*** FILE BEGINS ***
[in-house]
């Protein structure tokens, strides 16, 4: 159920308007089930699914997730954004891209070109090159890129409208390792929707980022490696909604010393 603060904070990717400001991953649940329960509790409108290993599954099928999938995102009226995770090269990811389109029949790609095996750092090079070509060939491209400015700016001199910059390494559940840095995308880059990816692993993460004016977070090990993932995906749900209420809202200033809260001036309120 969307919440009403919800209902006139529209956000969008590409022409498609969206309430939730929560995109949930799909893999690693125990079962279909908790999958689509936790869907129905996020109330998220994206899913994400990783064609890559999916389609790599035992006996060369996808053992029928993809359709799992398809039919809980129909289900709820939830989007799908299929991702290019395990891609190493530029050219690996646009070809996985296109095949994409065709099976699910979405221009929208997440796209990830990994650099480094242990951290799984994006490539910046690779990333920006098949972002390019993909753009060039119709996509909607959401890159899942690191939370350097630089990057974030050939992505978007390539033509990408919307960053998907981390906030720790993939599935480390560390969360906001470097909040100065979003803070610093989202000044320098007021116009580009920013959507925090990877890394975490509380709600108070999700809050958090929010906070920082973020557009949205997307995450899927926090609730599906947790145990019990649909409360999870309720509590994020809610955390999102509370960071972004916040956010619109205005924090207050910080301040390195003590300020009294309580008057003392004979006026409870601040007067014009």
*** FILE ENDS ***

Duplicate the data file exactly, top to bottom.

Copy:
[in-house]
């Protein structure tokens, strides 16, 4: 159920308007089930699914997730954004891209070109090159890129409208390792929707980022490696909604010393 603060904070990717400001991953649940329960509790409108290993599954099928999938995102009226995770090269990811389109029949790609095996750092090079070509060939491209400015700016001199910059390494559940840095995308880059990816692993993460004016977070090990993932995906749900209420809202200033809260001036309120 969307919440009403919800209902006139529209956000969008590409022409498609969206309430939730929560995109949930799909893999690693125990079962279909908790999958689509936790869907129905996020109330998220994206899913994400990783064609890559999916389609790599035992006996060369996808053992029928993809359709799992398809039919809980129909289900709820939830989007799908299929991702290019395990891609190493530029050219690996646009070809996985296109095949994409065709099976699910979405221009929208997440796209990830990994650099480094242990951290799984994006490539910046690779990333920006098949972002390019993909753009060039119709996509909607959401890159899942690191939370350097630089990057974030050939992505978007390539033509990408919307960053998907981390906030720790993939599935480390560390969360906001470097909040100065979003803070610093989202000044320098007021116009580009920013959507925090990877890394975490509380709600108070999700809050958090929010906070920082973020557009949205997307995450899927926090609730599906947790145990019990649909409360999870309720509590994020809610955390999102509370960071972004916040956010619109205005924090207050910080301040390195003590300020009294309580008057003392004979006026409870601040007067014009």